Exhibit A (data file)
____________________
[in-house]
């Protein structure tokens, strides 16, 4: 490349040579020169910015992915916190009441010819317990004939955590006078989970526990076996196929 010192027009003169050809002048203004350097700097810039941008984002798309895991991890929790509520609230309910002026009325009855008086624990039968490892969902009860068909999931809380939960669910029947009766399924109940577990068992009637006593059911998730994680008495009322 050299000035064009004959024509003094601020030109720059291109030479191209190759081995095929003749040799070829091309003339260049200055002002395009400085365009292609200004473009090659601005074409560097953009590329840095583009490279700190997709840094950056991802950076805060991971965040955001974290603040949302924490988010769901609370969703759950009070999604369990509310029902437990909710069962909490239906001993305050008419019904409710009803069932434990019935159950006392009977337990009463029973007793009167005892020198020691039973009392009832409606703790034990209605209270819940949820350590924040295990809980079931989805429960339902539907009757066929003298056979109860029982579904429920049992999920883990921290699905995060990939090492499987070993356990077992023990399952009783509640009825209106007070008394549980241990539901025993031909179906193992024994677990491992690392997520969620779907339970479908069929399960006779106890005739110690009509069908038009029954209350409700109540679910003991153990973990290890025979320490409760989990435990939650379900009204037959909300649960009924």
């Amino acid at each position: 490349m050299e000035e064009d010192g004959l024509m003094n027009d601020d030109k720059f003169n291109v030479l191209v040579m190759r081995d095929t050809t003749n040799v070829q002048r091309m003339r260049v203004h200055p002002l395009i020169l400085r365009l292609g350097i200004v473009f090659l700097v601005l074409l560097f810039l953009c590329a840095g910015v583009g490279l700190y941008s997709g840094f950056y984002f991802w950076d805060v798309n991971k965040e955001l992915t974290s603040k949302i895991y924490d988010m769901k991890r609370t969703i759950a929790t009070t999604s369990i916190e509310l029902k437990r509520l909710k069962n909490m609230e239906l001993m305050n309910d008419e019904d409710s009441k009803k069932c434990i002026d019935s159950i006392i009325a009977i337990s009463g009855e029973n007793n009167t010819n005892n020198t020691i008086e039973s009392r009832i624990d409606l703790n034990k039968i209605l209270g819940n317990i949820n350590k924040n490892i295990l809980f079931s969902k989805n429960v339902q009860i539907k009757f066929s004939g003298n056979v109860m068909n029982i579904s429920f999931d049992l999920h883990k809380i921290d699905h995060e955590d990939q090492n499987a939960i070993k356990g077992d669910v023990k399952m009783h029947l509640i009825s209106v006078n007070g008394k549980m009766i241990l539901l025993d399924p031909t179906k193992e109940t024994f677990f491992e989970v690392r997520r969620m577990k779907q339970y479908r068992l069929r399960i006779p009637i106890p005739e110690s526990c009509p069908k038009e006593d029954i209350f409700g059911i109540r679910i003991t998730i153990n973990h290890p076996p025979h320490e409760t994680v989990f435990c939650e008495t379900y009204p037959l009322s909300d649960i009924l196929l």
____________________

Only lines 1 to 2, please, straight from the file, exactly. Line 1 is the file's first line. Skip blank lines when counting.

[in-house]
């Protein structure tokens, strides 16, 4: 490349040579020169910015992915916190009441010819317990004939955590006078989970526990076996196929 010192027009003169050809002048203004350097700097810039941008984002798309895991991890929790509520609230309910002026009325009855008086624990039968490892969902009860068909999931809380939960669910029947009766399924109940577990068992009637006593059911998730994680008495009322 050299000035064009004959024509003094601020030109720059291109030479191209190759081995095929003749040799070829091309003339260049200055002002395009400085365009292609200004473009090659601005074409560097953009590329840095583009490279700190997709840094950056991802950076805060991971965040955001974290603040949302924490988010769901609370969703759950009070999604369990509310029902437990909710069962909490239906001993305050008419019904409710009803069932434990019935159950006392009977337990009463029973007793009167005892020198020691039973009392009832409606703790034990209605209270819940949820350590924040295990809980079931989805429960339902539907009757066929003298056979109860029982579904429920049992999920883990921290699905995060990939090492499987070993356990077992023990399952009783509640009825209106007070008394549980241990539901025993031909179906193992024994677990491992690392997520969620779907339970479908069929399960006779106890005739110690009509069908038009029954209350409700109540679910003991153990973990290890025979320490409760989990435990939650379900009204037959909300649960009924």